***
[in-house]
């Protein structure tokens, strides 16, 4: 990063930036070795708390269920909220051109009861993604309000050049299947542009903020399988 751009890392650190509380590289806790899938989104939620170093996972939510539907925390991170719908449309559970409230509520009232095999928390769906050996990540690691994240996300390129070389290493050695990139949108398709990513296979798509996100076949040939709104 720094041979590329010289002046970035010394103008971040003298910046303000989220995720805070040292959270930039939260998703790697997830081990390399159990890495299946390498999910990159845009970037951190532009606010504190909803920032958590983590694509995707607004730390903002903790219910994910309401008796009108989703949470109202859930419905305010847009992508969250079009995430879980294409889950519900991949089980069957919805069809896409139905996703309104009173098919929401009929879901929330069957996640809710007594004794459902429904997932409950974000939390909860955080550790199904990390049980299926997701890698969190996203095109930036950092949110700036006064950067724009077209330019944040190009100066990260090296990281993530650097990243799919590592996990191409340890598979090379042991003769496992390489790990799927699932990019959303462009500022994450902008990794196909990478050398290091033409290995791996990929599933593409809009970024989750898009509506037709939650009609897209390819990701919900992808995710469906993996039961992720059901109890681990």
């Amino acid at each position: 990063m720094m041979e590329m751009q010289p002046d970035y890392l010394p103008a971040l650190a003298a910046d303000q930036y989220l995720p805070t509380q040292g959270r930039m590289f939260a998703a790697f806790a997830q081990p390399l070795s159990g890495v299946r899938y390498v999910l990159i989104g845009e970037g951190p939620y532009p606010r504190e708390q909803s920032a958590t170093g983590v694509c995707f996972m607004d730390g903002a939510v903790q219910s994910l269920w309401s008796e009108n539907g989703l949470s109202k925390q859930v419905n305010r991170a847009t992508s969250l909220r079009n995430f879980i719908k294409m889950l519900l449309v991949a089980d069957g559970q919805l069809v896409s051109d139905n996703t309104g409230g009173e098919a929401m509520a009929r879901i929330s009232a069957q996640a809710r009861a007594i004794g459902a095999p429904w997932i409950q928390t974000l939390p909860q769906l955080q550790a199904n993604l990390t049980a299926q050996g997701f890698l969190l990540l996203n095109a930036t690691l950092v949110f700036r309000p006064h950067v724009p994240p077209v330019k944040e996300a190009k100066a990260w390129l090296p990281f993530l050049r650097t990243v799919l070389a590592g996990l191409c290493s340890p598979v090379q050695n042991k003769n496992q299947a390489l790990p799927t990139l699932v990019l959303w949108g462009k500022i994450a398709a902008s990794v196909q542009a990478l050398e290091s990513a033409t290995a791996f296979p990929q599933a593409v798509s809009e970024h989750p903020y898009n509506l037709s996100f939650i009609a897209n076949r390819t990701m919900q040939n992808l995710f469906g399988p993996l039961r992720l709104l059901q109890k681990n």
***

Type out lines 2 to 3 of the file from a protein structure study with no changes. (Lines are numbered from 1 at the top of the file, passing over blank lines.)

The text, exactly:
């Protein structure tokens, strides 16, 4: 990063930036070795708390269920909220051109009861993604309000050049299947542009903020399988 751009890392650190509380590289806790899938989104939620170093996972939510539907925390991170719908449309559970409230509520009232095999928390769906050996990540690691994240996300390129070389290493050695990139949108398709990513296979798509996100076949040939709104 720094041979590329010289002046970035010394103008971040003298910046303000989220995720805070040292959270930039939260998703790697997830081990390399159990890495299946390498999910990159845009970037951190532009606010504190909803920032958590983590694509995707607004730390903002903790219910994910309401008796009108989703949470109202859930419905305010847009992508969250079009995430879980294409889950519900991949089980069957919805069809896409139905996703309104009173098919929401009929879901929330069957996640809710007594004794459902429904997932409950974000939390909860955080550790199904990390049980299926997701890698969190996203095109930036950092949110700036006064950067724009077209330019944040190009100066990260090296990281993530650097990243799919590592996990191409340890598979090379042991003769496992390489790990799927699932990019959303462009500022994450902008990794196909990478050398290091033409290995791996990929599933593409809009970024989750898009509506037709939650009609897209390819990701919900992808995710469906993996039961992720059901109890681990």
């Amino acid at each position: 990063m720094m041979e590329m751009q010289p002046d970035y890392l010394p103008a971040l650190a003298a910046d303000q930036y989220l995720p805070t509380q040292g959270r930039m590289f939260a998703a790697f806790a997830q081990p390399l070795s159990g890495v299946r899938y390498v999910l990159i989104g845009e970037g951190p939620y532009p606010r504190e708390q909803s920032a958590t170093g983590v694509c995707f996972m607004d730390g903002a939510v903790q219910s994910l269920w309401s008796e009108n539907g989703l949470s109202k925390q859930v419905n305010r991170a847009t992508s969250l909220r079009n995430f879980i719908k294409m889950l519900l449309v991949a089980d069957g559970q919805l069809v896409s051109d139905n996703t309104g409230g009173e098919a929401m509520a009929r879901i929330s009232a069957q996640a809710r009861a007594i004794g459902a095999p429904w997932i409950q928390t974000l939390p909860q769906l955080q550790a199904n993604l990390t049980a299926q050996g997701f890698l969190l990540l996203n095109a930036t690691l950092v949110f700036r309000p006064h950067v724009p994240p077209v330019k944040e996300a190009k100066a990260w390129l090296p990281f993530l050049r650097t990243v799919l070389a590592g996990l191409c290493s340890p598979v090379q050695n042991k003769n496992q299947a390489l790990p799927t990139l699932v990019l959303w949108g462009k500022i994450a398709a902008s990794v196909q542009a990478l050398e290091s990513a033409t290995a791996f296979p990929q599933a593409v798509s809009e970024h989750p903020y898009n509506l037709s996100f939650i009609a897209n076949r390819t990701m919900q040939n992808l995710f469906g399988p993996l039961r992720l709104l059901q109890k681990n």